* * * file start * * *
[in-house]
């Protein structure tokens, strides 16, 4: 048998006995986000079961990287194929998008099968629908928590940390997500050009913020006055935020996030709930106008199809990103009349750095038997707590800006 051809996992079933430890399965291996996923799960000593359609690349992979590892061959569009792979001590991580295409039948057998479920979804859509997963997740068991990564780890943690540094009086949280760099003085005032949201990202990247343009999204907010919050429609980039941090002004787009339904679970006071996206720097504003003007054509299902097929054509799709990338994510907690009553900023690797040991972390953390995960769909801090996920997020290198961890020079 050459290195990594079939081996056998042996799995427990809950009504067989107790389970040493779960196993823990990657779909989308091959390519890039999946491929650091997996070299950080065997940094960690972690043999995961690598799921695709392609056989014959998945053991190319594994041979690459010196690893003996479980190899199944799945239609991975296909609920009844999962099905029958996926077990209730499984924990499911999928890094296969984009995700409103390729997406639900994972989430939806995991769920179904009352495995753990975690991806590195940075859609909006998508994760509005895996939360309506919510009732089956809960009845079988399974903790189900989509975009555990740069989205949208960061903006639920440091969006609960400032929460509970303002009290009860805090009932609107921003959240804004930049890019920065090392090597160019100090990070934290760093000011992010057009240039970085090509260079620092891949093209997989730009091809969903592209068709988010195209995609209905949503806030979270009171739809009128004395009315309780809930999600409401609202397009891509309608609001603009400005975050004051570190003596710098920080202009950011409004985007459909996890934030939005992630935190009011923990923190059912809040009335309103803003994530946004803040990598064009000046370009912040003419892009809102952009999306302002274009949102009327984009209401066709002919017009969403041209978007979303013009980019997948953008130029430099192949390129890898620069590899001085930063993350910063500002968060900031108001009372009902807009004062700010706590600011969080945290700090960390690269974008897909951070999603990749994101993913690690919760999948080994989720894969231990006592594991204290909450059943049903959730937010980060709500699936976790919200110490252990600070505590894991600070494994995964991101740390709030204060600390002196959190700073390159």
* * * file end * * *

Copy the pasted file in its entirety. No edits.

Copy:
[in-house]
């Protein structure tokens, strides 16, 4: 048998006995986000079961990287194929998008099968629908928590940390997500050009913020006055935020996030709930106008199809990103009349750095038997707590800006 051809996992079933430890399965291996996923799960000593359609690349992979590892061959569009792979001590991580295409039948057998479920979804859509997963997740068991990564780890943690540094009086949280760099003085005032949201990202990247343009999204907010919050429609980039941090002004787009339904679970006071996206720097504003003007054509299902097929054509799709990338994510907690009553900023690797040991972390953390995960769909801090996920997020290198961890020079 050459290195990594079939081996056998042996799995427990809950009504067989107790389970040493779960196993823990990657779909989308091959390519890039999946491929650091997996070299950080065997940094960690972690043999995961690598799921695709392609056989014959998945053991190319594994041979690459010196690893003996479980190899199944799945239609991975296909609920009844999962099905029958996926077990209730499984924990499911999928890094296969984009995700409103390729997406639900994972989430939806995991769920179904009352495995753990975690991806590195940075859609909006998508994760509005895996939360309506919510009732089956809960009845079988399974903790189900989509975009555990740069989205949208960061903006639920440091969006609960400032929460509970303002009290009860805090009932609107921003959240804004930049890019920065090392090597160019100090990070934290760093000011992010057009240039970085090509260079620092891949093209997989730009091809969903592209068709988010195209995609209905949503806030979270009171739809009128004395009315309780809930999600409401609202397009891509309608609001603009400005975050004051570190003596710098920080202009950011409004985007459909996890934030939005992630935190009011923990923190059912809040009335309103803003994530946004803040990598064009000046370009912040003419892009809102952009999306302002274009949102009327984009209401066709002919017009969403041209978007979303013009980019997948953008130029430099192949390129890898620069590899001085930063993350910063500002968060900031108001009372009902807009004062700010706590600011969080945290700090960390690269974008897909951070999603990749994101993913690690919760999948080994989720894969231990006592594991204290909450059943049903959730937010980060709500699936976790919200110490252990600070505590894991600070494994995964991101740390709030204060600390002196959190700073390159």